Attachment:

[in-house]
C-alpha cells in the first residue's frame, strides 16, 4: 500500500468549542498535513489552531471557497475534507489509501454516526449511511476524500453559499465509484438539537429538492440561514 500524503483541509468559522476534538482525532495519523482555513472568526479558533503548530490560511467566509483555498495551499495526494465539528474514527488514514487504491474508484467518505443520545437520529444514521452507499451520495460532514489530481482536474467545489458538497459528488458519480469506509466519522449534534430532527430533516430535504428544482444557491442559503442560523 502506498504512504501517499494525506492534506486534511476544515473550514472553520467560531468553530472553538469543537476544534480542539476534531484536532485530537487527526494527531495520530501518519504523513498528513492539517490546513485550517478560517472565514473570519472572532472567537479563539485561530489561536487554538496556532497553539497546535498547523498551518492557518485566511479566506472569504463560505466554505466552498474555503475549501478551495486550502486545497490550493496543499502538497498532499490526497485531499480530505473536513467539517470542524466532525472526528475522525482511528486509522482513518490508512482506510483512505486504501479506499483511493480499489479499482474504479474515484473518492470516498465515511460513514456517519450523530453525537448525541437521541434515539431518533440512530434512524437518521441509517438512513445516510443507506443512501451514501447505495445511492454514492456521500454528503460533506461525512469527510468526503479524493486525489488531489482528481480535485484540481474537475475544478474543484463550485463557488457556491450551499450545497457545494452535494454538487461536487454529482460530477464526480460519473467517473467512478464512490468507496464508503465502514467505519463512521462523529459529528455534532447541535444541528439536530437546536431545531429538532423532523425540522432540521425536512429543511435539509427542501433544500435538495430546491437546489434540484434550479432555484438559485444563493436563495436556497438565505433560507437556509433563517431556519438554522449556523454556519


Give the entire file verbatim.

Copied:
[in-house]
C-alpha cells in the first residue's frame, strides 16, 4: 500500500468549542498535513489552531471557497475534507489509501454516526449511511476524500453559499465509484438539537429538492440561514 500524503483541509468559522476534538482525532495519523482555513472568526479558533503548530490560511467566509483555498495551499495526494465539528474514527488514514487504491474508484467518505443520545437520529444514521452507499451520495460532514489530481482536474467545489458538497459528488458519480469506509466519522449534534430532527430533516430535504428544482444557491442559503442560523 502506498504512504501517499494525506492534506486534511476544515473550514472553520467560531468553530472553538469543537476544534480542539476534531484536532485530537487527526494527531495520530501518519504523513498528513492539517490546513485550517478560517472565514473570519472572532472567537479563539485561530489561536487554538496556532497553539497546535498547523498551518492557518485566511479566506472569504463560505466554505466552498474555503475549501478551495486550502486545497490550493496543499502538497498532499490526497485531499480530505473536513467539517470542524466532525472526528475522525482511528486509522482513518490508512482506510483512505486504501479506499483511493480499489479499482474504479474515484473518492470516498465515511460513514456517519450523530453525537448525541437521541434515539431518533440512530434512524437518521441509517438512513445516510443507506443512501451514501447505495445511492454514492456521500454528503460533506461525512469527510468526503479524493486525489488531489482528481480535485484540481474537475475544478474543484463550485463557488457556491450551499450545497457545494452535494454538487461536487454529482460530477464526480460519473467517473467512478464512490468507496464508503465502514467505519463512521462523529459529528455534532447541535444541528439536530437546536431545531429538532423532523425540522432540521425536512429543511435539509427542501433544500435538495430546491437546489434540484434550479432555484438559485444563493436563495436556497438565505433560507437556509433563517431556519438554522449556523454556519